They could do that, but it would not be prudent. They need more picks people. It is the sixth rounders at the end of the day who put you over the top. They could get a few more picks for more players and more talent and still come out with the player that they want in the end.
Also, there is one more side. Rookie players are paid on a ratio to where they are drafted. If Dallas drafts a top 10 player, he’ll want top 10 player money, but if he’s draft 15th or 16th overall, he can only ask for top 20 player money.
Not only can Dallas get more talent, but they can save themselves money by trading down.
I won’t guarantee Dallas does trade, but I will say that I’ll be surprised if the commissioner announces Dallas’s pick at the number nine spot.
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This article was originally posted an NFLtouchdown.com here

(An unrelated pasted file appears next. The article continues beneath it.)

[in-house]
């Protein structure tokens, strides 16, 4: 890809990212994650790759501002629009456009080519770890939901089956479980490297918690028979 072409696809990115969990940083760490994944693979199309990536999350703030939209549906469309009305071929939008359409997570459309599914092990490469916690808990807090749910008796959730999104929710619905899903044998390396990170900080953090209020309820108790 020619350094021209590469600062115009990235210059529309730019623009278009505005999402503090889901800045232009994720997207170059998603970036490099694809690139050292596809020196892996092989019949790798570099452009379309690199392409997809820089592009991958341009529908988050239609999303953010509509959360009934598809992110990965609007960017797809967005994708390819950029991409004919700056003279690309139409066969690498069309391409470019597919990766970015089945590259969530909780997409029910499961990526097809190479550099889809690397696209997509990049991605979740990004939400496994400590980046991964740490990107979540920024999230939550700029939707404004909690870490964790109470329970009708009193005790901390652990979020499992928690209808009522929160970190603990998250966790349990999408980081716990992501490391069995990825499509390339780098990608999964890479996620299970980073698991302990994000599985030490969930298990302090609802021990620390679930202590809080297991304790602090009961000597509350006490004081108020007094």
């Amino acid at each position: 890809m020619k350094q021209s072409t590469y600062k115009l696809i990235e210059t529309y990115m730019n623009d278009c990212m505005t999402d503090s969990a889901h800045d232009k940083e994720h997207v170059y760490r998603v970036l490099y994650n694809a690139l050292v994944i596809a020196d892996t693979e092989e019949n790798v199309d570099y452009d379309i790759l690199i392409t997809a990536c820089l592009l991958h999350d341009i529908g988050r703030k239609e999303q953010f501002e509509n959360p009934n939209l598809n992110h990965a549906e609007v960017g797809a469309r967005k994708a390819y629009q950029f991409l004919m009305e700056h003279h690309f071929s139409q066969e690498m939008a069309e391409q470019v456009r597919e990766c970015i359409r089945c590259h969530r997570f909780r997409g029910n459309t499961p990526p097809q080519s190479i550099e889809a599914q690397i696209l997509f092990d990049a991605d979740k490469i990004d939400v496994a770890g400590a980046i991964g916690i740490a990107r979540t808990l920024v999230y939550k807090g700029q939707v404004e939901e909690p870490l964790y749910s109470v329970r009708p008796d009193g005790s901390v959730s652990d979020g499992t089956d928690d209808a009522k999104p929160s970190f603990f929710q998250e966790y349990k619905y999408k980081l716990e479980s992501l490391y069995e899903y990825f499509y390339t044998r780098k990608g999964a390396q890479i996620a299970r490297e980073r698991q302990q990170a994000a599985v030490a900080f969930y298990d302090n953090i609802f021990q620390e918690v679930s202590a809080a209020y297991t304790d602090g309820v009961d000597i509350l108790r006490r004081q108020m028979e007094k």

I proudly present to you our first series of Cowboys 2011 Schedule graphics. You can see all 10 new graphics in our graphics gallery – click here.
BLUE – WHITE – ROMO – WITTEN – WARE – JAMES – JONES – BRYANT – RATLIFF – AUSTIN
Save them, collect them, print them. Use one on your website, put one on your fridge, tack one on your bulletin board, or keep one in your wallet.
Hope you enjoy, and there’s more to come!
LETS GO COWBOYS!
All times on graphics are Central Time and (like anything in the NFL) are subject to change.
Attention Cowboy Fans! There’s still a chance to get your tickets to the biggest draft party in Southern California!